Healthy Eating Week begins on Oct. 1 this year, and ends, appropriately, on Thanksgiving Day, Oct. 8.
To promote the value and pleasure of good eating, the P.E.I. Healthy Eating Alliance is encouraging all Islanders to sit down with their household for dinner for the week. They’re calling it the Eat Together Challenge.
Notice the wording. They are challenging households to sit around the table at dinnertime. That includes traditional families, but it also includes roommates, empty-nesters, young couples, anyone who lives together as a household.
In some ways, the value of sitting together for a meal is institutionalized. Dating couples go out to dinner. There are meals attached to important occasions: weddings, funerals, holidays, birthdays. Some restaurants find that their weekend brunches are the most popular meals of the week.
We have, though, been losing focus on gathering around a table for meals at home every day. We’re busy, mobile and preoccupied. We have conflicting schedules. We are distracted. We eat everywhere and all the time, but we it seems difficult to synchronize our plans so that we can eat together.
There is, however, value in finding ways to do so. People draw closer to one another when they sit together at table. Mealtime together is a forum for conversation and communication, keeping up with what each is doing, having a laugh, or solving the problems of the world. Sitting down for a meal is a break, both physical and mental, from the busyness of the day, especially when cell phones and televisions are turned off. It also imposes some structure that supports people in preparing and eating healthy meals, instead of just grabbing whatever’s handy to fill the void.
Eating meals with the family has been shown to benefit children. Many studies have demonstrated that children and youth who eat meals with others tend to eat more fruit and vegetables, and more nutritious meals overall. When families eat meals together, parents can teach children what, and how much to eat by example; they can model healthy eating behaviours that they want for their children.
To support families in establishing or continuing the habit of eating meals together without distractions, P.E.I. Healthy Eating Alliance is taking the Eat Together Challenge to Island schools. Each student will get a checkmark for every day they sit down at the table for dinner with their household with no distractions, and a participating class will be chosen, through a draw, to receive a class prize.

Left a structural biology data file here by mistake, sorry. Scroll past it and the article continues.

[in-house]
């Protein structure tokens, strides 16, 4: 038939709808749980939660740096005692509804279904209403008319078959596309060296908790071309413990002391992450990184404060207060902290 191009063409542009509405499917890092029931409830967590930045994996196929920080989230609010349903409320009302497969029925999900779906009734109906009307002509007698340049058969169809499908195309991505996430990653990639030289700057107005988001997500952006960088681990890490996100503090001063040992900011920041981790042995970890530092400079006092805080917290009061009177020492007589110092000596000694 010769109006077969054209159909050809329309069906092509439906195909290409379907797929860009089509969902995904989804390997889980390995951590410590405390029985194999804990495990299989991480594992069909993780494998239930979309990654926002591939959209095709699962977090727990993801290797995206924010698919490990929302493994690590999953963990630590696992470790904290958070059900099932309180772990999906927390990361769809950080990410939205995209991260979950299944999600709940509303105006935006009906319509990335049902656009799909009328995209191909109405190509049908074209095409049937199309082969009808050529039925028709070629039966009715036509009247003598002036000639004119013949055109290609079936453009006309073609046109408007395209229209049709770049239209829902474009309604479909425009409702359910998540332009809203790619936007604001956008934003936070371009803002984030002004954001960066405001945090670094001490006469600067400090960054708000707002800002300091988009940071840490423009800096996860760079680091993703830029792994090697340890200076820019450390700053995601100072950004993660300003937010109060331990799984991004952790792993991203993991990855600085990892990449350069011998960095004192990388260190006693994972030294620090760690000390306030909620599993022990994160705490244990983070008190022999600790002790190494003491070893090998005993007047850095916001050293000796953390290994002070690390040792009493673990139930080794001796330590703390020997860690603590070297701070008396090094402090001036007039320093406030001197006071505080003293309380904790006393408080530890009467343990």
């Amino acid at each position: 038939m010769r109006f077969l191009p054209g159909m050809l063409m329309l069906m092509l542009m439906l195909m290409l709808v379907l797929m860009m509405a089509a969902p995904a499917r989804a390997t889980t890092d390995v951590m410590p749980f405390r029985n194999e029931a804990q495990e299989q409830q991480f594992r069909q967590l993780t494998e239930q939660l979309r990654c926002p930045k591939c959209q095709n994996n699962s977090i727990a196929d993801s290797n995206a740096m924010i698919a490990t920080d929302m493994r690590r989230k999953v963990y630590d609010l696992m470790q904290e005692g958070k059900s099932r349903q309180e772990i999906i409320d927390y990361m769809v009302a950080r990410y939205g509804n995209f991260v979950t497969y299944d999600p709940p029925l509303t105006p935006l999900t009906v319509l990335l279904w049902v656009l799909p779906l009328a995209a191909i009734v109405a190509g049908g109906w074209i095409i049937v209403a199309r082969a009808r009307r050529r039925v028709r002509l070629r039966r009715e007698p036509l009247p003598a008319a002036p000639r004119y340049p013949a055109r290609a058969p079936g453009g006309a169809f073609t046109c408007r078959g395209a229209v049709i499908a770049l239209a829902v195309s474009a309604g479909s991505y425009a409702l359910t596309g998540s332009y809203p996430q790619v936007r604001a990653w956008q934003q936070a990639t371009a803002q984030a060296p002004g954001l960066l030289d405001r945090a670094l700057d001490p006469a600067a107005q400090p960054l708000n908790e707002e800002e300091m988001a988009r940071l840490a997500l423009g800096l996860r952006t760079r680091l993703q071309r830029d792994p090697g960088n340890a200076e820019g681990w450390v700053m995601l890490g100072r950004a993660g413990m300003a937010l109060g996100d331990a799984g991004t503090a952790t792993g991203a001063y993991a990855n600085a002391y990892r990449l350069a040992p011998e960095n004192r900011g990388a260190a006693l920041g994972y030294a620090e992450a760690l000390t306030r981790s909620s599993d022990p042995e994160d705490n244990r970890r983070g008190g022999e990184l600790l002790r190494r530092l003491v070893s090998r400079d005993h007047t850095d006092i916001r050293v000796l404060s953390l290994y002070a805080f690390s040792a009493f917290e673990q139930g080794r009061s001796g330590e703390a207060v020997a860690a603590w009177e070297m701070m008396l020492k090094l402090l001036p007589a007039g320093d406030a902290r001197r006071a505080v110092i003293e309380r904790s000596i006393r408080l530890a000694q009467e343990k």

There is no doubt that parents experience extreme time pressure, and that it is a challenge to put together meals for families to enjoy together. Nonetheless, preparing healthy meals is important enough that it is worthy of the effort and time it takes.
That said, I know — having been through that stage of family life — that families can use all the help with they can get with meal preparation.
Healthy Eating Alliance has prepared a tip sheet with ideas to help make it easier and more fun. They have lots of suggestions for easy, healthy meals on their website, www.healthyeatingpei.ca, and their Facebook page, which you can find by typing PEI Healthy Eating Alliance (HEA) in the FB search box.
Here is one of the healthy, kid-friendly recipes that they recommend; they credit it to Dietitians of Canada’s Simply Great Food. To reduce chopping time, the recipe calls for frozen vegetables and canned baby corn. Feel free to use freshly chopped garden vegetables if you prefer. Onion wedges and diced red and green peppers would be good in this recipe.
Vegetable Stir-Fry with Beef
125 mL (½ cup) water
15 mL (1 tbsp) liquid honey
3 mL (¾ tsp) ground ginger
1 mL (¼ tsp) freshly ground black pepper
25 mL (2 tbsp) lower-sodium soy sauce
5 mL (1 tsp) cornstarch
2 mL (½ tsp) garlic powder
15 mL (1 tbsp) vegetable oil
500 g (1 lb) top sirloin beef, cut into thin strips
1 package (500 g/1 lb) frozen vegetables (Japanese or California mix)
25 mL (2 tbsp) water
1 can (398 mL/14 oz) baby corn, drained and rinsed (optional)
Prepare the sauce: In a small bowl, combine water, soy sauce, honey, cornstarch, ginger, garlic powder and pepper.
Heat a wok or large frying pan (with a lid) over medium-high heat. Add oil and swirl to coat pan. Stir-fry beef for 3 to 4 minutes or until browned on all sides. Remove to a plate.
Add frozen vegetables and water to frying pan. Cover and cook, stirring frequently, for about 8 minutes or until hot and tender-crisp. Add beef, sauce, and baby corn (if using). Cook stirring occasionally, until sauce is thickened and bubbling, and beef is fork-tender, about 3 minutes.
Serve over hot cooked rice, pasta or couscous.
Whether your household includes children or not, I encourage you to participate in the Eat Together Challenge during Healthy Eating Week. If schedules don’t permit you to sit together for the evening meal, aim to have breakfast or lunch together. Find a little time, every day, to unwind and share a healthy meal together.
For more information about Healthy Eating Week, contact Jessica Matheson at 620-3672.
Margaret Prouse, a home economist, can be reached by writing her at RR#2, North Wiltshire, P.E.I., C0A 1Y0, or by email at email@example.com.